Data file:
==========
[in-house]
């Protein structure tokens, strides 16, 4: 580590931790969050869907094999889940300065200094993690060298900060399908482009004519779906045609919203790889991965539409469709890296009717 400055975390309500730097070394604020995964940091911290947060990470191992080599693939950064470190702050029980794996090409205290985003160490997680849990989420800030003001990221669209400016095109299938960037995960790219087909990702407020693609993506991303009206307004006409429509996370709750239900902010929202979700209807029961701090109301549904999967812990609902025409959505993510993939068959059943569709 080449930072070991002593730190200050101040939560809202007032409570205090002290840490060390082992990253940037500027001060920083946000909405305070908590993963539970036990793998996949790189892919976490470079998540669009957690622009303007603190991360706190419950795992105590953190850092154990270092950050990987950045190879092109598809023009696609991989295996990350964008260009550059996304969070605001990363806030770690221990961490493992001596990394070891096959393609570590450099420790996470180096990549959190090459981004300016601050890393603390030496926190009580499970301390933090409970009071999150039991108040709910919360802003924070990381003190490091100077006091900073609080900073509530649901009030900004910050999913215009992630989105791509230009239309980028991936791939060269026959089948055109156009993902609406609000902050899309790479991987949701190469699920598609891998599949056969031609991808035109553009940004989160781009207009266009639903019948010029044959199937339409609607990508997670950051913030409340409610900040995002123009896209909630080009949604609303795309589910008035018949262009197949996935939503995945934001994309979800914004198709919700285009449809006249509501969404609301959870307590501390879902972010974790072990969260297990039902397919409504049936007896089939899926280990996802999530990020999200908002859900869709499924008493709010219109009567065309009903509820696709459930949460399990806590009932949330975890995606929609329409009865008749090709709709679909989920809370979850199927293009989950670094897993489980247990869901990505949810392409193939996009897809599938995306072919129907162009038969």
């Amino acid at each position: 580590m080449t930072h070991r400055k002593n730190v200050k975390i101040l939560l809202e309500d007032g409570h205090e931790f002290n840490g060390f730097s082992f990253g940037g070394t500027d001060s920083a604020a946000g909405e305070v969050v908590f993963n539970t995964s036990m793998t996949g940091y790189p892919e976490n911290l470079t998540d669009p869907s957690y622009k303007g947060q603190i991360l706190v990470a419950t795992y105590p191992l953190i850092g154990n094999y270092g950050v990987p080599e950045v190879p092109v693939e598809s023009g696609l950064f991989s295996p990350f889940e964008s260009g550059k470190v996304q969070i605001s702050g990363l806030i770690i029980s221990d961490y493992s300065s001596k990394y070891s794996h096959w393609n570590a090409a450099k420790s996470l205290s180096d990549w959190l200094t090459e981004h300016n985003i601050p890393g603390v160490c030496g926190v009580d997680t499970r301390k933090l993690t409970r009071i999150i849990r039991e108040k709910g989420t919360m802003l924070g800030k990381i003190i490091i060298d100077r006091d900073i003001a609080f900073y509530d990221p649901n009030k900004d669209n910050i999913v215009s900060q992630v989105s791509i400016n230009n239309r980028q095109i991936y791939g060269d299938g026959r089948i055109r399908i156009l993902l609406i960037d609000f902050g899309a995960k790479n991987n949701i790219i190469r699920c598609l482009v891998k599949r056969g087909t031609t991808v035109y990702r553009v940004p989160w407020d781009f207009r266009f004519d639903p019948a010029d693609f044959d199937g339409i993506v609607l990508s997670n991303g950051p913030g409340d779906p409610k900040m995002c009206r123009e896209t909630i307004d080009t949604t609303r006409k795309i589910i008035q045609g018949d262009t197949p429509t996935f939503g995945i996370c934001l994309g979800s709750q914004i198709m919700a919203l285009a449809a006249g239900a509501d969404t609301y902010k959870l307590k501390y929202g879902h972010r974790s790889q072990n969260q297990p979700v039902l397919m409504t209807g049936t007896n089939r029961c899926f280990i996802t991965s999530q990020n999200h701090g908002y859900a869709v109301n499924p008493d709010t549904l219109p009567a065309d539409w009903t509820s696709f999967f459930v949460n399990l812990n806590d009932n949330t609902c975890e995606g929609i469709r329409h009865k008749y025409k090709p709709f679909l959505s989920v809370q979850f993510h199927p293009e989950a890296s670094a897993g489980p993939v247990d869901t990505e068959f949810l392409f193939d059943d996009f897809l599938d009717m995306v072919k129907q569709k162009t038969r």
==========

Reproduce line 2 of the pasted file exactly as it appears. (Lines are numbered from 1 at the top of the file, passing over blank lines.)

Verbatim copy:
């Protein structure tokens, strides 16, 4: 580590931790969050869907094999889940300065200094993690060298900060399908482009004519779906045609919203790889991965539409469709890296009717 400055975390309500730097070394604020995964940091911290947060990470191992080599693939950064470190702050029980794996090409205290985003160490997680849990989420800030003001990221669209400016095109299938960037995960790219087909990702407020693609993506991303009206307004006409429509996370709750239900902010929202979700209807029961701090109301549904999967812990609902025409959505993510993939068959059943569709 080449930072070991002593730190200050101040939560809202007032409570205090002290840490060390082992990253940037500027001060920083946000909405305070908590993963539970036990793998996949790189892919976490470079998540669009957690622009303007603190991360706190419950795992105590953190850092154990270092950050990987950045190879092109598809023009696609991989295996990350964008260009550059996304969070605001990363806030770690221990961490493992001596990394070891096959393609570590450099420790996470180096990549959190090459981004300016601050890393603390030496926190009580499970301390933090409970009071999150039991108040709910919360802003924070990381003190490091100077006091900073609080900073509530649901009030900004910050999913215009992630989105791509230009239309980028991936791939060269026959089948055109156009993902609406609000902050899309790479991987949701190469699920598609891998599949056969031609991808035109553009940004989160781009207009266009639903019948010029044959199937339409609607990508997670950051913030409340409610900040995002123009896209909630080009949604609303795309589910008035018949262009197949996935939503995945934001994309979800914004198709919700285009449809006249509501969404609301959870307590501390879902972010974790072990969260297990039902397919409504049936007896089939899926280990996802999530990020999200908002859900869709499924008493709010219109009567065309009903509820696709459930949460399990806590009932949330975890995606929609329409009865008749090709709709679909989920809370979850199927293009989950670094897993489980247990869901990505949810392409193939996009897809599938995306072919129907162009038969």